"Hey, don't you make your own yogurt? What's that all about? Do you have a recipe I can use?"
I have to say, it is actually pretty cool to be known around town for your mad yogurt making skills (humble, yes, I am so, so humble), but I since I always end up typing the recipe back up and then going on and on with yogurt tips, I figured it might be a good idea to just stick up a blog post about it. Then I can link to it if anyone ever asks me about the crockpot yogurt again (which, in accordance with Murphy's Law, will probably never happen again).
First, let me say that crockpot yogurt is not my original idea. I got the idea from the extremely fabulous blog, A Year of Slow Cooking. In addition to crockpot yogurt, this blog has some great crockpot recipes which you can literally use every day of the year. Good stuff. At any rate, here's a link to the original blog post that got me yogurt-making.
Now, you certainly can just follow the instructions in this blog and... wha-la! you will have delicious crockpot yogurt. Just click on that link above and go to town. I have made it this way with no problems, and it has turned out just great!
I do have a different way of making yogurt in the crockpot which I prefer because it eliminates the several hour waiting period of heating up and cooling down the milk before adding the rest of the ingredients. I like to do it this way because then I don't have to think about making yogurt until maybe an hour before bed. Both methods (the blog one and the one I am about to post) work well. I don't notice a difference in the quality of yogurt or in success in making it, so feel free to use either method without worry. This is just the method that I prefer. Here is my preferred recipe:
- 8 cups (half-gallon) milk - whole milk works best, and you don't want the ultra-pasturized stuff
- 1/2 cup live/active culture yogurt
- 1/4 cup honey (optional)
- 1 TBSP vanilla (optional)
- Thick bath towel
- Turn empty 4 qt crockpot on low
- In a saucepan on the stove bring milk to 190 degrees Fahrenheit (I use a candy thermometer to keep track of the temperature)
- Immediately place the whole pot in a cool water bath (I use cold water in my sink) and let the milk cool to 110 degrees F.
- Mix in yogurt, honey, and vanilla
- Dump everything into the crockpot
- Turn off the crockpot, wrap it up in a thick bath towel, and let it sit for 8-12 hours.
- Eat yogurt!
It really is that simple. And that delicious. Mmmmmm....
So here are my random crockpot yogurt tips:
- The higher the fat content of your milk, the better and thicker your yogurt will turn out. I always use whole milk. Yes, that means you are eating more fat, but guess what! It's nice, happy, healthy fat. And you get to control how much sugar is in it. And I think sugar is way worse on our bodies than animal fats, so I'm not terribly worried about the fatty yogurt. It makes me happy.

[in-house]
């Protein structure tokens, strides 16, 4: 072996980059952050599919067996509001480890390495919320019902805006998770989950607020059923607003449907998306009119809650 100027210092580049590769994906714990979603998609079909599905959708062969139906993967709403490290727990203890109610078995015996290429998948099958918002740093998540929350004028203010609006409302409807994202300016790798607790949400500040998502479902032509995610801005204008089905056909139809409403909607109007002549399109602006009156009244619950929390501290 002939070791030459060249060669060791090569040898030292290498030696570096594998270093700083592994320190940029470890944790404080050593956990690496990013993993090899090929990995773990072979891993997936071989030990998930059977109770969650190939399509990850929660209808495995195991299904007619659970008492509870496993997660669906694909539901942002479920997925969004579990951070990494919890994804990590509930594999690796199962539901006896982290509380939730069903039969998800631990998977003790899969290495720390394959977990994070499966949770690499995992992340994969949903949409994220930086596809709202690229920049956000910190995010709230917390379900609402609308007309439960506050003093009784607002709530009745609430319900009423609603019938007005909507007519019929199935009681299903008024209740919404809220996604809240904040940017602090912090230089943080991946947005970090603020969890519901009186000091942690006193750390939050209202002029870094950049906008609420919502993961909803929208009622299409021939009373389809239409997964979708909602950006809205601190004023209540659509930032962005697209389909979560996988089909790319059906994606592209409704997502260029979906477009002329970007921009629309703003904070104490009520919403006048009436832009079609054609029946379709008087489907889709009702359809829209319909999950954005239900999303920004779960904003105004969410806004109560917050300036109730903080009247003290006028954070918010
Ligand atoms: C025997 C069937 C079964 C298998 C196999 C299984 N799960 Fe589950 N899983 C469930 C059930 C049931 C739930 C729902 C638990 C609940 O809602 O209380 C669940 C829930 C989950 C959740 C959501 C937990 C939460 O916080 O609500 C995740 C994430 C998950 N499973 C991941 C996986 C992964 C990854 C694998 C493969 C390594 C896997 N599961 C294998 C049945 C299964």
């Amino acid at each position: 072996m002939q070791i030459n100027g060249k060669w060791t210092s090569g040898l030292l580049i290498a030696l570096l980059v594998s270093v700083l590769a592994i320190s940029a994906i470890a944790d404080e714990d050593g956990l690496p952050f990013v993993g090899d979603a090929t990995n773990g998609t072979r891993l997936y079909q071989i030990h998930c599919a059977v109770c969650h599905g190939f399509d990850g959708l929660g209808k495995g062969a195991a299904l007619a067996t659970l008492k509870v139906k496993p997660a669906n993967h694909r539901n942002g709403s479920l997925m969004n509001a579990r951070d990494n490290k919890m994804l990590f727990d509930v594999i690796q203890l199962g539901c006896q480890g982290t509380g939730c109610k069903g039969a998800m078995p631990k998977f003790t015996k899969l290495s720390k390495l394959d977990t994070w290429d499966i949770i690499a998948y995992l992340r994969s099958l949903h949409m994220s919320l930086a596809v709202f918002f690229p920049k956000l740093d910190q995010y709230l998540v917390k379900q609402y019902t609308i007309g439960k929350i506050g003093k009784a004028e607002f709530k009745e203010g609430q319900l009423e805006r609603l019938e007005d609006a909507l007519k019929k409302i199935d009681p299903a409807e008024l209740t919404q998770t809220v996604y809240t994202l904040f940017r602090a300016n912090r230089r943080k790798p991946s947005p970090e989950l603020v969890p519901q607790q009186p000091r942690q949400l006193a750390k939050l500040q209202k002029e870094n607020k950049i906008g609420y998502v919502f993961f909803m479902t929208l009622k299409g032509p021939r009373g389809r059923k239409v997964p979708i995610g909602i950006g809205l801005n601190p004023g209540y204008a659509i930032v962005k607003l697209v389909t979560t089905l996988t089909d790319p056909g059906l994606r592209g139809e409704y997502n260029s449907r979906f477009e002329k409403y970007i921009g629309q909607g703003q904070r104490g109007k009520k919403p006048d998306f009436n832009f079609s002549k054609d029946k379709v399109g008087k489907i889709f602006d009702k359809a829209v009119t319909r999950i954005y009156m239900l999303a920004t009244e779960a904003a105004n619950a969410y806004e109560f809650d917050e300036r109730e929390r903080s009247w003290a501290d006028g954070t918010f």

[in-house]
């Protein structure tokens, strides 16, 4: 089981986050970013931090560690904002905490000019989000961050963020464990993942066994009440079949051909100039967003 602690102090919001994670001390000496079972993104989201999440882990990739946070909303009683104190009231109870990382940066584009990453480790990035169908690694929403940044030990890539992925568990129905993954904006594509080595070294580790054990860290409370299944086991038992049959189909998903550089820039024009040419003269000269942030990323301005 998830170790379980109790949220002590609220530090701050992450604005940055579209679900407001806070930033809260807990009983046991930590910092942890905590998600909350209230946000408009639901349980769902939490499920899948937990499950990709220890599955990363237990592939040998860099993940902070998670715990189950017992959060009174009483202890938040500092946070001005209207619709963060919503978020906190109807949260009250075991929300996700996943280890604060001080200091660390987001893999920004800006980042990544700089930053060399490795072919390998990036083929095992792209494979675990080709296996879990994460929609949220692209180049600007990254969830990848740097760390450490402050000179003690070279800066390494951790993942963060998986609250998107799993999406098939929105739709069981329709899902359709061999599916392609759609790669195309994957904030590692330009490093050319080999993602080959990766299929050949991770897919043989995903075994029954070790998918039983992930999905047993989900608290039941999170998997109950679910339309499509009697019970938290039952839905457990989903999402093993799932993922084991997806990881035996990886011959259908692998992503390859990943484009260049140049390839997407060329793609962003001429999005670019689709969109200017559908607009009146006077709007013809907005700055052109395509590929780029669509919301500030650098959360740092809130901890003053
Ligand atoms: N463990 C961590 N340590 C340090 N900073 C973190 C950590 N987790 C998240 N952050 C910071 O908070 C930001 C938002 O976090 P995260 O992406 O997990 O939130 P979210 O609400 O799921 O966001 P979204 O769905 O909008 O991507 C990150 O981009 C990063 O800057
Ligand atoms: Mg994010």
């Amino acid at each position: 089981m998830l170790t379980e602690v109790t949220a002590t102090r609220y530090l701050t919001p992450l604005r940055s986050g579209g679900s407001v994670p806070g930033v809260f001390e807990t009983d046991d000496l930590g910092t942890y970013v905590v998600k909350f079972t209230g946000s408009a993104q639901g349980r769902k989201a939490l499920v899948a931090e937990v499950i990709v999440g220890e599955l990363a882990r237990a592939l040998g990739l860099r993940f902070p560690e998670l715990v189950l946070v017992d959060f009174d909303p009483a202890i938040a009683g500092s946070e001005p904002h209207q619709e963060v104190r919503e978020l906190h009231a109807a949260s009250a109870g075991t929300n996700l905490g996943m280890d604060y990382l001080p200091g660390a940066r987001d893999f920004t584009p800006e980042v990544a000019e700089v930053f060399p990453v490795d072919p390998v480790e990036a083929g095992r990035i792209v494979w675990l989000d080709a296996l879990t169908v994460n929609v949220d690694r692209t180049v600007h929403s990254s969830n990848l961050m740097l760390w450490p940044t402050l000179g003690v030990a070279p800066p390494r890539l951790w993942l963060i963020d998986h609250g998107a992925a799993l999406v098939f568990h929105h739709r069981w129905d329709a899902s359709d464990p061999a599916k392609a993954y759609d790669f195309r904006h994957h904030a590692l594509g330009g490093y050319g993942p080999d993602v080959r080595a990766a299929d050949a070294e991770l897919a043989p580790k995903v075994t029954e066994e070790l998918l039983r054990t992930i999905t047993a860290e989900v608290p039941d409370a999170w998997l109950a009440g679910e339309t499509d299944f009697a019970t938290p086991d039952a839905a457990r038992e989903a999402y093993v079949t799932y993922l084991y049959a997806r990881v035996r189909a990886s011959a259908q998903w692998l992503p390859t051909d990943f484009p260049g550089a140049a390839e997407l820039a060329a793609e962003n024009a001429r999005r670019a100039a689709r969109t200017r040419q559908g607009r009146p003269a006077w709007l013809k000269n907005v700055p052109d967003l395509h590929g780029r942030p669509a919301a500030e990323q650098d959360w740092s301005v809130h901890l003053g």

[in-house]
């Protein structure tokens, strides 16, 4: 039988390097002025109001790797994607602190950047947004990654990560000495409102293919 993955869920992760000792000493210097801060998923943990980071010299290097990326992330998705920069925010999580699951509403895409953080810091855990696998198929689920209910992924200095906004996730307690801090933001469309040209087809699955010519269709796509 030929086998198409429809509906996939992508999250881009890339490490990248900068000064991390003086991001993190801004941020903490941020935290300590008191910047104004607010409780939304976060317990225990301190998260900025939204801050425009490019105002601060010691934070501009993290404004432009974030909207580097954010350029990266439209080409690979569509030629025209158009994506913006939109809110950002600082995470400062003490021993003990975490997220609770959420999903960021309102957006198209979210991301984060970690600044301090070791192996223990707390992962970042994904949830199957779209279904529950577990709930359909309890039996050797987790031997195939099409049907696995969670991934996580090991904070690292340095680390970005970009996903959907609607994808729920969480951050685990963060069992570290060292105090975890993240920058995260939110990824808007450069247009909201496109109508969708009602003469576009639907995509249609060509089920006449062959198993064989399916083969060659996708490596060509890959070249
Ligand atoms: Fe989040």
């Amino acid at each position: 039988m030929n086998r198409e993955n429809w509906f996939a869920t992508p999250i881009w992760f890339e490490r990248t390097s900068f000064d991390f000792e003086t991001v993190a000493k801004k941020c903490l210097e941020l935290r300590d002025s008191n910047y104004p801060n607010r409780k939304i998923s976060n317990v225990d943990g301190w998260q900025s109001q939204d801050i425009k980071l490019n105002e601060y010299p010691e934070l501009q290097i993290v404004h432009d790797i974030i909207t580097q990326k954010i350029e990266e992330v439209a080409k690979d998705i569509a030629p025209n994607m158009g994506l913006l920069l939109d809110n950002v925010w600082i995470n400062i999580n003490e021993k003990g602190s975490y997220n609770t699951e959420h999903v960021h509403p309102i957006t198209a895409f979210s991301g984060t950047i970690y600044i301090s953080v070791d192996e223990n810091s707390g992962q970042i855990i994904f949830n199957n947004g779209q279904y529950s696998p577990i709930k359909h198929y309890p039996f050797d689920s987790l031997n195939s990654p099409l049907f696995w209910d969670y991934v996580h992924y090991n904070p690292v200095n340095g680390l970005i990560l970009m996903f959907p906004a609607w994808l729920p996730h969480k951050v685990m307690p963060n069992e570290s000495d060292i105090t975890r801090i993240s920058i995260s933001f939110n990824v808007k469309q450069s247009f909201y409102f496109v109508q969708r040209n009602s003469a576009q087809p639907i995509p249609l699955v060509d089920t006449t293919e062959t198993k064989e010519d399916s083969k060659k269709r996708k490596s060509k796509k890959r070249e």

- I've read mixed reports on using different types of milk (as in, not animal milks). My understanding is that you can't do this with soy milk. I have no idea why or what kinds of milk it does or does not work with. Cow milk - yes. Goat milk - yes. Anything else? You may want to Google it.
- Rumor has it you can buy yogurt cultures from health food or whole food stores. I don't know how to use these, but they are an option if you prefer not to have to have random 1/2 cups of store bought yogurt around in order to make your yogurt. Again, Google can probably be your friend on this one.
- In the summer when I run the air conditioner, my yogurt doesn't turn out very well. I suspect that it cools down too quickly with the air blowing into the kitchen. I have been told that putting the whole crock, towel and all, into the oven and shutting the door will take care of this problem. I haven't tried it yet, but I will next time I make it.
- If you would like thicker yogurt, you can add one more step at the end and strain it through cheesecloth. I usually get an enormous bowl, stick a collander in it, put the cheesecloth on top of that, and pour the yogurt in. When it is the thickness I want it, I scoop it out and put it away. The stuff that strains out of the yogurt is whey, and it has lots of super-good bacteria and healthy goodness in it. You can substitute whey for water in pretty much any baking recipe, so I usually make whey bread when I make yogurt. It's also good for plants, so you could water some plants with it if you like.
- If you do decide to strain your yogurt, you will want to refridgerate it for a few hours to let it set up. Otherwise, when you strain it to the thickness you like and then put it in the fridge, it will thicken up even further and you may end up with something resembling cream cheese (not that that has ever happened to me.....). It does set up a bit when it gets cold, so let it cool before straining.
And that may be all I know about yogurt making. I tend to eat the yogurt with either frozen fruit, preserves I've made, or homemade granola. Or all of those. At once. Slightly delicious.
If anyone tries this and comes up with good tips, let me know and I'll add them to this post. Until then... happy yogurt making!